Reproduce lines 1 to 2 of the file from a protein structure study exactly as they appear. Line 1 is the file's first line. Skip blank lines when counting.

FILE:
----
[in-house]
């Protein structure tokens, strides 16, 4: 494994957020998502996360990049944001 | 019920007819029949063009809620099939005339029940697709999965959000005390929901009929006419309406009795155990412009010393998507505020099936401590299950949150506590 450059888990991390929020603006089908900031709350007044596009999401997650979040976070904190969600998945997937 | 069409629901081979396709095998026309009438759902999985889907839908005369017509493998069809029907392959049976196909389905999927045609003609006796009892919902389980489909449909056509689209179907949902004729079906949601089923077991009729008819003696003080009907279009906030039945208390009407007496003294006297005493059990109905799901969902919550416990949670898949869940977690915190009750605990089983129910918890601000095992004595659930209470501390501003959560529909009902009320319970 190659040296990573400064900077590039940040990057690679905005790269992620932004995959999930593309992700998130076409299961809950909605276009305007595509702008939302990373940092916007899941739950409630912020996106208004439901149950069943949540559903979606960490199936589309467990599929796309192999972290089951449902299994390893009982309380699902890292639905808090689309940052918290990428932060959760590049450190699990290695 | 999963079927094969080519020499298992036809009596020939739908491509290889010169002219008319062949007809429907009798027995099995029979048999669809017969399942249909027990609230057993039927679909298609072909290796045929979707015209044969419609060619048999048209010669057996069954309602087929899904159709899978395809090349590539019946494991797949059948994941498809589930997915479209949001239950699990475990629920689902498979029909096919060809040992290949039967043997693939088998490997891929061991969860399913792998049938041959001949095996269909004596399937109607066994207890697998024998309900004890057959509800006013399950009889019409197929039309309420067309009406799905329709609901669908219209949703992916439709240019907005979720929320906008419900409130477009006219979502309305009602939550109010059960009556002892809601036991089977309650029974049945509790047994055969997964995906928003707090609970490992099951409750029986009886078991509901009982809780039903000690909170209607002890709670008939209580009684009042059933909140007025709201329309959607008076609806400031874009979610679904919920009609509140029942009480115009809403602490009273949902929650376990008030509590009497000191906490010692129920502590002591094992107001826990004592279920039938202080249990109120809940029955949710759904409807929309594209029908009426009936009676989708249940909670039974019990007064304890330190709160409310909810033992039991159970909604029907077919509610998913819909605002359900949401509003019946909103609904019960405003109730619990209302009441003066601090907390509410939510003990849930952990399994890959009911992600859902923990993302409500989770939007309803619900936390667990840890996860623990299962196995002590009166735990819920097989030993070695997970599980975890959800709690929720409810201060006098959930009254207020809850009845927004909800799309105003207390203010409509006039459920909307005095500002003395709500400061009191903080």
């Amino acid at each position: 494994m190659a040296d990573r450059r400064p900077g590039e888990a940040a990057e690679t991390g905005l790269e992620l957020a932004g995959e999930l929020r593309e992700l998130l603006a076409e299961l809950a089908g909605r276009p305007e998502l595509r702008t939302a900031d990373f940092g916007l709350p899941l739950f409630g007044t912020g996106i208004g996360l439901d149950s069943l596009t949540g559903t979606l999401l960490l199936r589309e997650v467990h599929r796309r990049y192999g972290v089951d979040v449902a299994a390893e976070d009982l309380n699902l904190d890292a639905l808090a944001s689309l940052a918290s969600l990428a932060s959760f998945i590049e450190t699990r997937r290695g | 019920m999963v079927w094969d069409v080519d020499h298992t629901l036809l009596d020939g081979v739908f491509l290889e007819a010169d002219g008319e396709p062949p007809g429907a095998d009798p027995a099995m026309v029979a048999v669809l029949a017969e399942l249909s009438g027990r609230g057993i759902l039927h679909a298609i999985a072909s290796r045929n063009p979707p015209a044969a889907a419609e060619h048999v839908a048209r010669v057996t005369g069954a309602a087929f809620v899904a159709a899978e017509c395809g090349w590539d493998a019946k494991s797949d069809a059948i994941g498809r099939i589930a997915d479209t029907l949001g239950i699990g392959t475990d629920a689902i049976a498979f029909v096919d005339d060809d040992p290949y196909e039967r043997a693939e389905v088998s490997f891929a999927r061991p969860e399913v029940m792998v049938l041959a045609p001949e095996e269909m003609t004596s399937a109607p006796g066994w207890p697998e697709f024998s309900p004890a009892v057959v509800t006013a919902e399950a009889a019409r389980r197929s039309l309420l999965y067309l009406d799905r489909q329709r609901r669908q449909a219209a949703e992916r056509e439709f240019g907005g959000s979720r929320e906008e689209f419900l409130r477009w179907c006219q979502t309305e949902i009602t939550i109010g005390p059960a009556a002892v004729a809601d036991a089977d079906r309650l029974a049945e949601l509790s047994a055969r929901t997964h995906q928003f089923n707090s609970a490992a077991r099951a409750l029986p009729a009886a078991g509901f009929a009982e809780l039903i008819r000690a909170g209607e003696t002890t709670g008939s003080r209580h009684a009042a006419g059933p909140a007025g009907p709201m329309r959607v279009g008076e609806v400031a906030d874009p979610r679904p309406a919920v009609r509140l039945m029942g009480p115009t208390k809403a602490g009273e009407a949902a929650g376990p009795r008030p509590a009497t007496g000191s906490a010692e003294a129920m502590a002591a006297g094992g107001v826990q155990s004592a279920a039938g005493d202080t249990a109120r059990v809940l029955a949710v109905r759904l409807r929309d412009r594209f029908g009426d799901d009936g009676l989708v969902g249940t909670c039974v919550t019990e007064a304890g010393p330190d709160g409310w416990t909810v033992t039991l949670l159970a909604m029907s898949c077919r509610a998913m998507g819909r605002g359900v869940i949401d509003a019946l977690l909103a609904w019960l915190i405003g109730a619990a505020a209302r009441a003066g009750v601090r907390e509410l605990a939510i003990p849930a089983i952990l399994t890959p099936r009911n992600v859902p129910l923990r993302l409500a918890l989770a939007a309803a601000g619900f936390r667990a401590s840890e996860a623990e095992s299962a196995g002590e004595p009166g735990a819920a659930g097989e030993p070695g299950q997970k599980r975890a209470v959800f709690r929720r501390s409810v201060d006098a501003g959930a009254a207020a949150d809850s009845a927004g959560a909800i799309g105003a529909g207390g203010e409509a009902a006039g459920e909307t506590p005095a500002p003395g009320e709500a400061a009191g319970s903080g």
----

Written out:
[in-house]
């Protein structure tokens, strides 16, 4: 494994957020998502996360990049944001 | 019920007819029949063009809620099939005339029940697709999965959000005390929901009929006419309406009795155990412009010393998507505020099936401590299950949150506590 450059888990991390929020603006089908900031709350007044596009999401997650979040976070904190969600998945997937 | 069409629901081979396709095998026309009438759902999985889907839908005369017509493998069809029907392959049976196909389905999927045609003609006796009892919902389980489909449909056509689209179907949902004729079906949601089923077991009729008819003696003080009907279009906030039945208390009407007496003294006297005493059990109905799901969902919550416990949670898949869940977690915190009750605990089983129910918890601000095992004595659930209470501390501003959560529909009902009320319970 190659040296990573400064900077590039940040990057690679905005790269992620932004995959999930593309992700998130076409299961809950909605276009305007595509702008939302990373940092916007899941739950409630912020996106208004439901149950069943949540559903979606960490199936589309467990599929796309192999972290089951449902299994390893009982309380699902890292639905808090689309940052918290990428932060959760590049450190699990290695 | 999963079927094969080519020499298992036809009596020939739908491509290889010169002219008319062949007809429907009798027995099995029979048999669809017969399942249909027990609230057993039927679909298609072909290796045929979707015209044969419609060619048999048209010669057996069954309602087929899904159709899978395809090349590539019946494991797949059948994941498809589930997915479209949001239950699990475990629920689902498979029909096919060809040992290949039967043997693939088998490997891929061991969860399913792998049938041959001949095996269909004596399937109607066994207890697998024998309900004890057959509800006013399950009889019409197929039309309420067309009406799905329709609901669908219209949703992916439709240019907005979720929320906008419900409130477009006219979502309305009602939550109010059960009556002892809601036991089977309650029974049945509790047994055969997964995906928003707090609970490992099951409750029986009886078991509901009982809780039903000690909170209607002890709670008939209580009684009042059933909140007025709201329309959607008076609806400031874009979610679904919920009609509140029942009480115009809403602490009273949902929650376990008030509590009497000191906490010692129920502590002591094992107001826990004592279920039938202080249990109120809940029955949710759904409807929309594209029908009426009936009676989708249940909670039974019990007064304890330190709160409310909810033992039991159970909604029907077919509610998913819909605002359900949401509003019946909103609904019960405003109730619990209302009441003066601090907390509410939510003990849930952990399994890959009911992600859902923990993302409500989770939007309803619900936390667990840890996860623990299962196995002590009166735990819920097989030993070695997970599980975890959800709690929720409810201060006098959930009254207020809850009845927004909800799309105003207390203010409509006039459920909307005095500002003395709500400061009191903080």